March 23, 2010
In Defeat, Defiance
A liberal acquaintance of mine likes to say that "taxes are the price we pay for civilization." He would, for he's a retired professor from a government university.
He didn't think this up on his own, of course. His soundbite is a quote from Oliver Wendell Holmes, Jr., nominated to the U.S. Supreme Court by Progressive Republican President Theodore Roosevelt in 1902. Holmes also said, "I like taxes. With them I buy civilization."
Up 'til now, I had failed to come up with a retort to this challenge. But the other day, while awake at 4:00 am (that peculiar time for inspiration), I found my answer.
No. Taxes are not the price of civilization. Taxes are the Cost of Compulsion. Taxing is just what governments do, all of them, from the grandest continental power to the meanest guerrilla band taxing the villagers in its jungle hideaway.
You only have to look at the process that got the votes to pass ObamaCare 219-212 in the House of Representatives on the night of March 21, 2010 to understand the self-delusion in the idea that taxes have anything to do with civilization. Why wonder that the president won't answer the questions of Brett Baier? Why be shocked about the capitulation of Rep. Stupak? Why wonder why so many Democratic House Representatives have caved, bowing to the power that will certainly punish them for a No vote, rather than to the people, who may perhaps forgive and forget by November?
ObamaCare is about raw political power. It is about threats, deals, arm-twisting, and paying for votes with taxpayers' money. Its taxes, its alphabet soup of bureaucratic agencies, its budgetary tricks are about folding the whole vast enterprise of modern American health care under the knout of politicians and special interests. Henceforth, Americans will get health care only if they genuflect to the political gods.
Under actual civilization, ordinary Americans in voluntary association would secure their access to health care by balancing their needs and their means through their own voluntary individual and collective efforts. Insurance companies, doctors, and hospitals would compete vigorously for their good opinion. And Americans would, so far as they were able according to their lights, obtain that decent provision of health care without compelling other Americans to provide health care for them through exercise of political power.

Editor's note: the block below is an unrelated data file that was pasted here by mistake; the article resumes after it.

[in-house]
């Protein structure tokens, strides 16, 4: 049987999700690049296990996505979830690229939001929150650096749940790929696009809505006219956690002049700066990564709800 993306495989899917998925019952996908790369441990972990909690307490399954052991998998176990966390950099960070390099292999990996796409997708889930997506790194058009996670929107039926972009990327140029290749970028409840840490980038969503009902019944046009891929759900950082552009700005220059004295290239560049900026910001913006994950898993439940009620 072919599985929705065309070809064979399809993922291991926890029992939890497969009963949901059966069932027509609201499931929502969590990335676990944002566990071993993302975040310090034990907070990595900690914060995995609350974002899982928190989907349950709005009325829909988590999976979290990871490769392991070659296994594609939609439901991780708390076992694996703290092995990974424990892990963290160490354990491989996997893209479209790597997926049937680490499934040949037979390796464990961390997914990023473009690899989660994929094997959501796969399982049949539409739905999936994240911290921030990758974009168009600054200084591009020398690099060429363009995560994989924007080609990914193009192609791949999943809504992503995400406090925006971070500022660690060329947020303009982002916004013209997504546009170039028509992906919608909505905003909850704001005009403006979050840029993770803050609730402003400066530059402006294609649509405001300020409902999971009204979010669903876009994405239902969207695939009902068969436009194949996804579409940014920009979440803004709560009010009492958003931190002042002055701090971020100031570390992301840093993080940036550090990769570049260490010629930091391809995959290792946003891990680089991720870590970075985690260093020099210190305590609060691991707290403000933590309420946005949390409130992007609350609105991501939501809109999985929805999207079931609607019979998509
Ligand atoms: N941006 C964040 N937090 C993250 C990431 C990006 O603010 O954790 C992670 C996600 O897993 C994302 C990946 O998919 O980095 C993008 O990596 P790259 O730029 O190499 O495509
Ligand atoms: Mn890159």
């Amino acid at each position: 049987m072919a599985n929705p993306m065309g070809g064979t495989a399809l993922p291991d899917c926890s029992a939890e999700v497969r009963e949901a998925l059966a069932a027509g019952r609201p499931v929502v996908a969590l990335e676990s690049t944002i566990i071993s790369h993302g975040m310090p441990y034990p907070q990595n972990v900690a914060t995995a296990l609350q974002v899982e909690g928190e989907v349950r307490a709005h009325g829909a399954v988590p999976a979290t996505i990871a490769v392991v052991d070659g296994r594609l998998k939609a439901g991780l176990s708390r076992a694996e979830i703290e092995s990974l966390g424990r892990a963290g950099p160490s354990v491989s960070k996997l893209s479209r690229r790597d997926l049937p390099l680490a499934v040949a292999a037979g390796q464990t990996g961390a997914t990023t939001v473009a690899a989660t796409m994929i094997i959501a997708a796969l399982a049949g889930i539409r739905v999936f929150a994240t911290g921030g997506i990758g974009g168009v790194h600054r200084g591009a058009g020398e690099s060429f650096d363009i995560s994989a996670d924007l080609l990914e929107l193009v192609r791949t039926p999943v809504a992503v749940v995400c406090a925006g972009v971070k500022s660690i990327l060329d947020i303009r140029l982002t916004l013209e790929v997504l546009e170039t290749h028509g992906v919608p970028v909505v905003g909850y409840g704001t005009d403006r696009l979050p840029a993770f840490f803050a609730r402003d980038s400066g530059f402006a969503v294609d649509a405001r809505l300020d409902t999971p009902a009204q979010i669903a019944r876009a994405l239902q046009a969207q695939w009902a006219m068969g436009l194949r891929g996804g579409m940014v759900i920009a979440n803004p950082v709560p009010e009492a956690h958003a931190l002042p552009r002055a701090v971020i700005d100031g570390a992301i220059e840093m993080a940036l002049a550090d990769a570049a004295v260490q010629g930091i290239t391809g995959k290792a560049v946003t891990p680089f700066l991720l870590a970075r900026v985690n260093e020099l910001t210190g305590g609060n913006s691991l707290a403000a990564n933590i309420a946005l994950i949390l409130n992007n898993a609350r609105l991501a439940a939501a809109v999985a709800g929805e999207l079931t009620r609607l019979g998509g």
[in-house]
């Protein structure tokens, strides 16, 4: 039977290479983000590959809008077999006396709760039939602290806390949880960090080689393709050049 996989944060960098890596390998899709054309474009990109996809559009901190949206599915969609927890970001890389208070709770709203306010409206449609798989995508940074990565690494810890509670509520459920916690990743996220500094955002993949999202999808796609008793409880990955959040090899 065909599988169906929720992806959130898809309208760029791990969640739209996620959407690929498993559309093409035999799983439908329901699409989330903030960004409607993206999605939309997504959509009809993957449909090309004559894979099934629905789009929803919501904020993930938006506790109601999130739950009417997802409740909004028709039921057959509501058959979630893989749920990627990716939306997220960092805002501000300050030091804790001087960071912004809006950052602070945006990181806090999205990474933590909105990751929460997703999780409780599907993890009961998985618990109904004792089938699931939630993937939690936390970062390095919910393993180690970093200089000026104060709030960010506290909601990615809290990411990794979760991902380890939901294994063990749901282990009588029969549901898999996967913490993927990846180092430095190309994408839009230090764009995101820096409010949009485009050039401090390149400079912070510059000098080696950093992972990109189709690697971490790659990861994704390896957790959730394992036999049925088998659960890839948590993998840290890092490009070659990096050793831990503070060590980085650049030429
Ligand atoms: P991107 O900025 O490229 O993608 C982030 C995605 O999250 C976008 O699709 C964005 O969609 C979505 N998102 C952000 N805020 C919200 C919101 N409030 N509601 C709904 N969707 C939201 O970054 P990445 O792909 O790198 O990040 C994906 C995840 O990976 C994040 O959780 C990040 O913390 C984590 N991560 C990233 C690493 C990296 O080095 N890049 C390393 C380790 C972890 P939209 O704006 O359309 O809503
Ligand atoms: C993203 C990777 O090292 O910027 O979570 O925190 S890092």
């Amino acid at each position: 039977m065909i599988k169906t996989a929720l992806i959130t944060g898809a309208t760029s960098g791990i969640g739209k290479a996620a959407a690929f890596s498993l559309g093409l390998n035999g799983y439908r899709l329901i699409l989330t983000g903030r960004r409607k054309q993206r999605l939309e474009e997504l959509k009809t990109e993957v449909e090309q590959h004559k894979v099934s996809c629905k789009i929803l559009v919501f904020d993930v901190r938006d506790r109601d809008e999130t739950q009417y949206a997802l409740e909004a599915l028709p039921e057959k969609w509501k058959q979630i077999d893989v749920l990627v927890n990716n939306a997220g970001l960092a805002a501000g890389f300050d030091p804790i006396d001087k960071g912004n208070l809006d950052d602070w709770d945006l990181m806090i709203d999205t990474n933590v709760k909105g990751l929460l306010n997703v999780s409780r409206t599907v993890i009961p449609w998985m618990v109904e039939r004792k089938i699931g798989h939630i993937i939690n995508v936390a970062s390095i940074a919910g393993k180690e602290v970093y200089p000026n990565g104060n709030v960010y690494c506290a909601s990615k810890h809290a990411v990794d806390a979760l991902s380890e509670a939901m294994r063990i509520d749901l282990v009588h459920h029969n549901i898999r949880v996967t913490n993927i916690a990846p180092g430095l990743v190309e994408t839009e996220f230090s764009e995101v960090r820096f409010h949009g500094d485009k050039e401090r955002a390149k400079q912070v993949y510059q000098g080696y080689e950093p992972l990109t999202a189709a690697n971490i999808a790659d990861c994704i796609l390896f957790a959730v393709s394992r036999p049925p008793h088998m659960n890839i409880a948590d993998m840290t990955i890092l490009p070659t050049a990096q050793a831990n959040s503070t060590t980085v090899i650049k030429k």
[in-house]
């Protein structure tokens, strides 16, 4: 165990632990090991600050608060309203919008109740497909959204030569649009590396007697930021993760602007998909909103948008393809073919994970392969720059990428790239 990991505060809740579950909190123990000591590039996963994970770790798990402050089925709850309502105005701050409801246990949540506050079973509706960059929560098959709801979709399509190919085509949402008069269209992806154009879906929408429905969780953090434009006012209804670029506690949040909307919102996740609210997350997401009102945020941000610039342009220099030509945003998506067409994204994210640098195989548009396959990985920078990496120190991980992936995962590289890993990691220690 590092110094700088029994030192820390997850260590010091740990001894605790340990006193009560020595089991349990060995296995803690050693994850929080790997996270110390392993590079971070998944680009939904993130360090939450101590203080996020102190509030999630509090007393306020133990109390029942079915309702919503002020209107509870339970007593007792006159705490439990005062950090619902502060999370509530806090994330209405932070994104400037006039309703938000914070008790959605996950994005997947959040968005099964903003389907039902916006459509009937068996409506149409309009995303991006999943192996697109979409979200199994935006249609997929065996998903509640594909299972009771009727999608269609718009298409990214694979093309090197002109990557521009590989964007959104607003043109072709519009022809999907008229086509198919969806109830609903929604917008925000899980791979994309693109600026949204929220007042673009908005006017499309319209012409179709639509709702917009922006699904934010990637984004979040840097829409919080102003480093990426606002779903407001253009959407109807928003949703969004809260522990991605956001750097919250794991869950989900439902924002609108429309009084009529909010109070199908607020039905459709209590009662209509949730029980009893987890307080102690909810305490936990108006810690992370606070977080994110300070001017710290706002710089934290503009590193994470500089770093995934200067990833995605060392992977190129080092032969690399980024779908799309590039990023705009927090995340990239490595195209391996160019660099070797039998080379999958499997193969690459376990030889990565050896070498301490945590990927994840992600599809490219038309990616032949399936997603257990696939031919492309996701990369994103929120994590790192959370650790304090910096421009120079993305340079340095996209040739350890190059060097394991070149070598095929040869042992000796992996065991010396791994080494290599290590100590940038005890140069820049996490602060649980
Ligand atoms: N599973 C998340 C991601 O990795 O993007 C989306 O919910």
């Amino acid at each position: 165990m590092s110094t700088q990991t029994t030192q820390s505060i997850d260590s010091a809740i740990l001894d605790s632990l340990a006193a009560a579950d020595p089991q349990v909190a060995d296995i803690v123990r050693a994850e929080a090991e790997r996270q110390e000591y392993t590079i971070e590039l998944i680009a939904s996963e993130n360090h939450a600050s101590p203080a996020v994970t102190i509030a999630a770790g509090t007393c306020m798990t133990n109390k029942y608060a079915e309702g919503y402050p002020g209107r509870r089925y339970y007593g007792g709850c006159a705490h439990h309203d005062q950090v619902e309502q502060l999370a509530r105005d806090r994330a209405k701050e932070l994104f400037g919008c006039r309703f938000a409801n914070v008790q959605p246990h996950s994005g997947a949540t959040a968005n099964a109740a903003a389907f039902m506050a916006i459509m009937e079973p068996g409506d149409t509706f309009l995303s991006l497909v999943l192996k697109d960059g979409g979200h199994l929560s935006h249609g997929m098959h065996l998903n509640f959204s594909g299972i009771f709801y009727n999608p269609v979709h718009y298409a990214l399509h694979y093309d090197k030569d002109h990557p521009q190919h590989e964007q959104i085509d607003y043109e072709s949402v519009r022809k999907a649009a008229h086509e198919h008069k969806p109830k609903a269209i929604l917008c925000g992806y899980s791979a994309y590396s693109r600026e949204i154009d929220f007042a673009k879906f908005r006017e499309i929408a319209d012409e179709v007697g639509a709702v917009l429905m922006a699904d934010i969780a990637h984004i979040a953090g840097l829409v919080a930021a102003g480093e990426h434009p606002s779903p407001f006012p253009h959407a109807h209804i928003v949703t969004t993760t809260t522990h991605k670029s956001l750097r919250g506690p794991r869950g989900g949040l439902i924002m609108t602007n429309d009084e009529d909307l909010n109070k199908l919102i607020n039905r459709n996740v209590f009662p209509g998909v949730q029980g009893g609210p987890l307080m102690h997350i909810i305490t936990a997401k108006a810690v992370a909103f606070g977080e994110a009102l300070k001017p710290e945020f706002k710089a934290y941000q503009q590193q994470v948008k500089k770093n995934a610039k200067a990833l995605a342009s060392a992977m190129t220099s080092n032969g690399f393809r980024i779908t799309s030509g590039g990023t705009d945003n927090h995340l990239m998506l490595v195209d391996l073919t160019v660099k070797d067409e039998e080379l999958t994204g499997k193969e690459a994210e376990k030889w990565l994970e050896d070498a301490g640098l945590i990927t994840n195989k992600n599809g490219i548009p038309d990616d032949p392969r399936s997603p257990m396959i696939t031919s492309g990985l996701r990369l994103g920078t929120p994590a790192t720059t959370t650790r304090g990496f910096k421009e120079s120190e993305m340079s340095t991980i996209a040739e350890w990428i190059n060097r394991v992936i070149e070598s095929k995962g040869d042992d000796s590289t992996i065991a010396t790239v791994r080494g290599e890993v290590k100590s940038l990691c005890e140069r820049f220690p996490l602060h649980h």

But our liberal friends, led by the president himself, have built up a belief system that supposes the opposite. They have taught themselves to believe an impossible thing. They profess the notion that a free and generous society is not the last best hope of mankind. They confidently believe that the highest and best society is one organized upon a system of universal compulsion and administered by large-minded people like them.
No doubt they truly believe that bureaucratically administered one-size-fits-all is the most evolved and compassionate way of delivering social goods like health care and education. But the poverty of their thinking does not excuse the injustice of their program. The United States was not founded in 1787 so that its rulers 233 years later in 2010 might turn it into a social democracy by a simple majority vote in order to gratify their vanity and reward their supporters.
In the following days and months, we may dearly hope, a movement of rejection begun by ordinary Americans a little over a year ago will swell into a raging torrent that floods the U.S. political square like nothing since the civil rights era in the 1960s. Otherwise, the pessimists like Mark Steyn will be right in that once national health care has been legislated, you've got European social democracy until the day that the whole unbalanced and unjust system collapses in a welter of non-negotiable demands and sovereign default.
In truth, this is the way that all societies decline and fall. They bulk up their government with the sons of the privileged. They overextend their commitments. They buy off powerful interests. They inflate the currency. They default on the national debt. And then the people perish.
It is time to put away childish things and see things face-to-face. Taxes are a projection of government power -- the fund-raising arm of the ruling class. Governments will tax to the limit and beyond, and they will justify their subventions with pleasing narratives until the people rise up and stop them.
But in the dark hour of defeat, there is still the counsel of Winston Churchill: In victory magnanimity, in defeat defiance.
Our Constitution affords us a simple and effective way to register that defiance: at the ballot box in November.
Christopher Chantrill is a frequent contributor to American Thinker. See his roadtothemiddleclass.com and usgovernmentspending.com. His Road to the Middle Class is forthcoming.